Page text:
Like most people brought up in an evangelical home I did not at first know that there was any other way of thinking of the Atonement except in terms of God laying on Jesus the punishment that should have been laid on me… It seemed to me that the whole conception starts from the wrath of God, while the New Testament starts from the love of God. It was because he so loved the world that God sent his Son into the world (John 3:16). It was his love that God showed to us in the death of Christ for us while we were still sinners (Romans 5:8). Never in the New Testament, never once, is God said to be reconciled to man; it is always man who is reconciled to God. We plead with you, says Paul, on behalf of Christ, be…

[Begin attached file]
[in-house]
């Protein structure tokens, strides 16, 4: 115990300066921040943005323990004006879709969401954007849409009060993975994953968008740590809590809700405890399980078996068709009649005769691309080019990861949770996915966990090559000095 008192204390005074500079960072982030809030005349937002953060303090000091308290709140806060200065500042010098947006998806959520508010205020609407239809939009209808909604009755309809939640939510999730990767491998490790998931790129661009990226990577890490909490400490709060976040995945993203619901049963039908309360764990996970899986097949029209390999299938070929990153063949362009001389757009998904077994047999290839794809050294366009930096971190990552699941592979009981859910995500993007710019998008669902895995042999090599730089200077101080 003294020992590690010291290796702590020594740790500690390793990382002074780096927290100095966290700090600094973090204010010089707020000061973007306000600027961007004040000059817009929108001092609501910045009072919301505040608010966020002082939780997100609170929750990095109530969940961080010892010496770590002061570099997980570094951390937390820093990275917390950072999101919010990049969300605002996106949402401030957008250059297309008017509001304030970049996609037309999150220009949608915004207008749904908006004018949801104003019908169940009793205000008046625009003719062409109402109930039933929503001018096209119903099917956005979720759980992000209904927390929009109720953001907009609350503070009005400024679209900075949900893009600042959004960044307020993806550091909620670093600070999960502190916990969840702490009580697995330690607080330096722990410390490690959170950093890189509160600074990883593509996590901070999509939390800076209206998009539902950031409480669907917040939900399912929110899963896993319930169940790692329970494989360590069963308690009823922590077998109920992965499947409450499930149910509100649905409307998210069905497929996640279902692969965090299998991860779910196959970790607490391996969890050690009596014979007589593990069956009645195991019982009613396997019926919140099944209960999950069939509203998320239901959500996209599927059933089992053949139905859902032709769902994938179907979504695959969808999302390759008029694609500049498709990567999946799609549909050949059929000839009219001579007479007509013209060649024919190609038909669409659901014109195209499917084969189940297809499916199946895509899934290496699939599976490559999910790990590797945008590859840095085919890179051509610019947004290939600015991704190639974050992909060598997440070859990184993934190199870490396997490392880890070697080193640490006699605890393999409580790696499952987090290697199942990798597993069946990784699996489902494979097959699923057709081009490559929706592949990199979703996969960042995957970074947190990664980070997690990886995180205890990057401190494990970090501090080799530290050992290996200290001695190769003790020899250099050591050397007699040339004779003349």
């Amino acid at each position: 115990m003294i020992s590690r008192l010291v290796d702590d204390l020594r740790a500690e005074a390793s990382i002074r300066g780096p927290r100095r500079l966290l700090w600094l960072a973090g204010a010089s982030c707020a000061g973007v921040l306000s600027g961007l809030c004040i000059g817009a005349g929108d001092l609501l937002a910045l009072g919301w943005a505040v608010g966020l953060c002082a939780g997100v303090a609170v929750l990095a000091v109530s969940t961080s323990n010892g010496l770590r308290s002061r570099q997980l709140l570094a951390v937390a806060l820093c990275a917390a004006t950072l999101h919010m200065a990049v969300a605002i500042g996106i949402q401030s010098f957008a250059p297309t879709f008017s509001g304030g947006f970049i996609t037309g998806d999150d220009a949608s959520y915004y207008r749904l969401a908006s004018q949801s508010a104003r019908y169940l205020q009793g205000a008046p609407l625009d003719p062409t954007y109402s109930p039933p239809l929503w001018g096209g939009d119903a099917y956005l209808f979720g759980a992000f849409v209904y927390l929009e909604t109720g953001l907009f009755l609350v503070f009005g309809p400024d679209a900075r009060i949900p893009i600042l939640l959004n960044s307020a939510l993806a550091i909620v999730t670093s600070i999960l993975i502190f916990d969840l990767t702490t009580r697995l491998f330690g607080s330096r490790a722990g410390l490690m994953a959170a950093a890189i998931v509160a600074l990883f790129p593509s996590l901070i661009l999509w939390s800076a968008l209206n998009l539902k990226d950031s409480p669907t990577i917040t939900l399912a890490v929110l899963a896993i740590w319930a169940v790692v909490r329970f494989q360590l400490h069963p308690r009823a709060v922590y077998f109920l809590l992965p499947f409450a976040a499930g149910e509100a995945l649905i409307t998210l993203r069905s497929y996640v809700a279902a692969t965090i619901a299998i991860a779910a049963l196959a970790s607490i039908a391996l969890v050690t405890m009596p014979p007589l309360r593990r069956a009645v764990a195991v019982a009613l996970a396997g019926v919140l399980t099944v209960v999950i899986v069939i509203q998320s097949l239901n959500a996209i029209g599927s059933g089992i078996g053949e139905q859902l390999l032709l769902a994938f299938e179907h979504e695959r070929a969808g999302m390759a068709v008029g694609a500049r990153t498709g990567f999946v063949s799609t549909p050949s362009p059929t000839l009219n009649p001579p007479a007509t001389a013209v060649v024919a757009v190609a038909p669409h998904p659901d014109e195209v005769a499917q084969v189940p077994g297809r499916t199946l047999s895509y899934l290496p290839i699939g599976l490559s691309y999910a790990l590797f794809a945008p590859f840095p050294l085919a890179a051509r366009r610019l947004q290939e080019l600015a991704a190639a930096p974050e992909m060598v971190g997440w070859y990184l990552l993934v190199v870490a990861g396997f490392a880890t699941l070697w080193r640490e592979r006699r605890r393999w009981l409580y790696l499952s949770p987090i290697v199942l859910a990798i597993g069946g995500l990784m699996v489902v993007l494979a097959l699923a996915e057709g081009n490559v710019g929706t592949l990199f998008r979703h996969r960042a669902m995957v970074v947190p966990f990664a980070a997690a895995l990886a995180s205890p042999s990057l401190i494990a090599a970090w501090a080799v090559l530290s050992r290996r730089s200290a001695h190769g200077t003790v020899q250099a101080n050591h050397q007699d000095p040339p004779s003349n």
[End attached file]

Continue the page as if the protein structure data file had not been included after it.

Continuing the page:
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Oh the laying of hands & the softest wind of the Holy spirit, soft & secret, breathe of the Live God upon my life upon the time of my life, just knowing this, is healing, know this temporary lens of a final sight to behold and upon my own sons likewise may they know this breathe, this wind this voice, I pray to bequeath them this same voice and promise for it is for us, for us, & those who mock and scorn do not see the wind blow gently through the aspen, or zephyr-like move across my brow in an empty room, I know the talking of the grass the lovely trumpet of the night-hawk, the doves at my bird feeder,& while those are reminders they themselves are not this wholly Other & while these who nay say and mock and squander the life the Giver-Creator-Father God gave them the same & are only dry rocks rolling off the road bed & we fogive them as the roll past, some of them bouncing off & while the road ahead sure and passable is a direct way to Him who guides us this far, long and hard but sure and good, He is leading those of us who do not see toward sure goodness mercy and love, oh hallowed be His name, sending the healing coming, like His Kingdom coming our way there is a sureness to it, as every day has pain, this will not always be so. On earth as it is in Heaven. In the precious name of Jesus, amen selah